Apple Blocks Google and Facebook’s Enterprise Certificate, Breaking Their Internal iOS Apps

Anil Ganti

Feuds between tech giants are fairly common, and we've come to see our fair share of them unravel over the years. Today, we get to witness one between three market behemoths; namely Apple, Google and Facebook. Apple has shut down Google’s ability to distribute its internal iOS apps. The Verge received information from a source that stated the ban caused several early versions of Google Maps, Hangouts, Gmail, and other pre-release beta apps to stop working. Other affected apps include Google's employee-centric apps such as one Gbus app for transportation and their internal cafe app.

Google and Facebook both distributed internal apps to consumers

The move comes shortly after Google was found distributing a private app that monitored how people use their iPhones. The app has since been deleted, but the damage appears to have been done. In a statement to The Verge, a Google spokesperson said, "The Screenwise Meter iOS app should not have operated under Apple’s developer enterprise program — this was a mistake, and we apologise. We have disabled this app on iOS devices."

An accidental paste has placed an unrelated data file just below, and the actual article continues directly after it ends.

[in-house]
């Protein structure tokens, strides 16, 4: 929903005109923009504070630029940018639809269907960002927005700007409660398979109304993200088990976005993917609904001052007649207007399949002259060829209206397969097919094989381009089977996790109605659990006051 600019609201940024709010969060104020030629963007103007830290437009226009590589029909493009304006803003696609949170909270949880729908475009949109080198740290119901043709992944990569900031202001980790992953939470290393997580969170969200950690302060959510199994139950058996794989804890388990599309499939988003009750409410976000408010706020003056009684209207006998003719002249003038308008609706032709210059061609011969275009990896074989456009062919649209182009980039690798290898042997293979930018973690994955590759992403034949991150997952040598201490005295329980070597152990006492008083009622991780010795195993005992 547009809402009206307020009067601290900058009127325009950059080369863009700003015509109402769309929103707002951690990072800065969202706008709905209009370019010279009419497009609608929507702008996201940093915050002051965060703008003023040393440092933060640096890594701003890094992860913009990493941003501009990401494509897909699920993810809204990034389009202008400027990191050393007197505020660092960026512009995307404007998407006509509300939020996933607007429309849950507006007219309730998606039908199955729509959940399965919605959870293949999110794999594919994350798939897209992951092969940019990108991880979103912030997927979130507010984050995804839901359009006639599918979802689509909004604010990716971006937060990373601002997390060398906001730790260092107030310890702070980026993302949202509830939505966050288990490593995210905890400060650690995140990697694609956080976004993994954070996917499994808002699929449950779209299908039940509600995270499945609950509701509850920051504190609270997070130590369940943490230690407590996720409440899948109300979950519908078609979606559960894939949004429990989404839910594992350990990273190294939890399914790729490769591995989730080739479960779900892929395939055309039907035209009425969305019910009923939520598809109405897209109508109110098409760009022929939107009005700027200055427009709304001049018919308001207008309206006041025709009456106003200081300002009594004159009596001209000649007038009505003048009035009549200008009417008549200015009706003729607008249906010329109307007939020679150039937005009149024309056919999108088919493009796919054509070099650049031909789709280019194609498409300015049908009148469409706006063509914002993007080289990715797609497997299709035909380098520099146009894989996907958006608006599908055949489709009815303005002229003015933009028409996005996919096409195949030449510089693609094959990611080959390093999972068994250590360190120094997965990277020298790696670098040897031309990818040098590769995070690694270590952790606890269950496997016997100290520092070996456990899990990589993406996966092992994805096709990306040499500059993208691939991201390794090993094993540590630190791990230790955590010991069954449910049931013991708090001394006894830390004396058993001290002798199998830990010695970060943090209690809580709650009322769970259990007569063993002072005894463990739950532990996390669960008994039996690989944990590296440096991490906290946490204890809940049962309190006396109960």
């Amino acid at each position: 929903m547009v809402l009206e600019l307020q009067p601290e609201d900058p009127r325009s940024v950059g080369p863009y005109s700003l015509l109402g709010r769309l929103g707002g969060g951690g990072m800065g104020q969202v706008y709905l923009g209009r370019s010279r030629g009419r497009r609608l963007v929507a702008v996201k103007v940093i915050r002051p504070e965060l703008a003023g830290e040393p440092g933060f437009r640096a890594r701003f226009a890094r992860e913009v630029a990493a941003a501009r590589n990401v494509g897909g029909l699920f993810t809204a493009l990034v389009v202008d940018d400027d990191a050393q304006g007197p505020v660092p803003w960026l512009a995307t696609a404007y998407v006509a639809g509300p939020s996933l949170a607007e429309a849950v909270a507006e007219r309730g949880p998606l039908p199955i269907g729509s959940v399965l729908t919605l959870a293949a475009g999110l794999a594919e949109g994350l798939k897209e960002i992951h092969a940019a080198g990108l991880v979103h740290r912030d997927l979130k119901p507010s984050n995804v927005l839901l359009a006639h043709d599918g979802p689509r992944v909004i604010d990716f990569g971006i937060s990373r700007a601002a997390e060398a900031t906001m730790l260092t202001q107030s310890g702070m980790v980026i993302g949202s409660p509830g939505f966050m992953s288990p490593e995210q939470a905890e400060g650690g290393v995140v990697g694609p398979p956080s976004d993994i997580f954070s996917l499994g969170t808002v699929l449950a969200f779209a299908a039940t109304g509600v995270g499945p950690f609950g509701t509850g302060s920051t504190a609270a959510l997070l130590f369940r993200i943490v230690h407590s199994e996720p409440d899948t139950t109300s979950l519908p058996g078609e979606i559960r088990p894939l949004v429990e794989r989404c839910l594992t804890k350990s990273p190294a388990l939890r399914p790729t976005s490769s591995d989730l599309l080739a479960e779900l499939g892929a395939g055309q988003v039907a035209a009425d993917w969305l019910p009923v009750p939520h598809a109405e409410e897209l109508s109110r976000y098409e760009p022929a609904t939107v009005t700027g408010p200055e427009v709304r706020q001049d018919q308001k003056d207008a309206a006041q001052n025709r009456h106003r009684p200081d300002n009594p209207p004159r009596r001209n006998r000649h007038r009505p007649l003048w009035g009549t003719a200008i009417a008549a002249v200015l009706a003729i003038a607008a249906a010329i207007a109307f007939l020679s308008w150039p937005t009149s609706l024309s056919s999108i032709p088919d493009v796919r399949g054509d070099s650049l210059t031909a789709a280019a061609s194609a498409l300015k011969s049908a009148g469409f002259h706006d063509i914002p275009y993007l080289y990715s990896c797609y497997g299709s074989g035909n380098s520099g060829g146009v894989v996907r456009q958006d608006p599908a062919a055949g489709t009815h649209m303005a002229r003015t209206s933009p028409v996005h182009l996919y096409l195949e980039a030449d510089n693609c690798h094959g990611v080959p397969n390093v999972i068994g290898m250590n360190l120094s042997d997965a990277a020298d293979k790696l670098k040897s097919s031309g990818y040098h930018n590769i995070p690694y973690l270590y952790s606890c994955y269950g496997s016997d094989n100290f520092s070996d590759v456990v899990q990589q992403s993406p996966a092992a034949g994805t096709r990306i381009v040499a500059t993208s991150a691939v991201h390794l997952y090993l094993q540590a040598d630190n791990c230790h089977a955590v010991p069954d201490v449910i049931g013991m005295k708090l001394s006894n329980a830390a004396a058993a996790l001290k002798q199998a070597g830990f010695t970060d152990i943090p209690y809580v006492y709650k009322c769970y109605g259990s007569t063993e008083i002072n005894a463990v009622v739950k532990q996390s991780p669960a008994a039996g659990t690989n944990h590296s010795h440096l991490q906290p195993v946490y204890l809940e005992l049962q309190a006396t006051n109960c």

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On a similar vein, Facebook was also caught red-handed when it was revealed that they had been using Apple’s program for internal app distribution to track customers with a “research” app. The app, much like Google's Screenwise Meter, was supposed to be for internal use only. Apple has since shut down Facebook’s ability to distribute internal iOS apps, from early releases of Facebook, Messenger and WhatsApp to other employee-only apps.

Following the removal of Facebook's internal apps, Apple said in a statement, “Any developer using their enterprise certificates to distribute apps to consumers will have their certificates revoked.” Apple’s decision to pull Google’s enterprise certificate comes despite Google pulling its Screenwise app and apologising. Apple wants to make it clear that anyone who breaches their policies will get punished for it, regardless of their size.

It is worth noting that both Facebook’s Research app and Google’s Screenwise apps are optional and users must consent to join the programs. The problem lies in the fact that both companies are effectively bribing users with gift cards and other goodies in exchange for their internet browsing patterns, and that's not a good thing. Companies such as Google and Facebook already mine copious amounts of data off their users, and it's good to see them getting penalised for it.

News Source: 9to5mac

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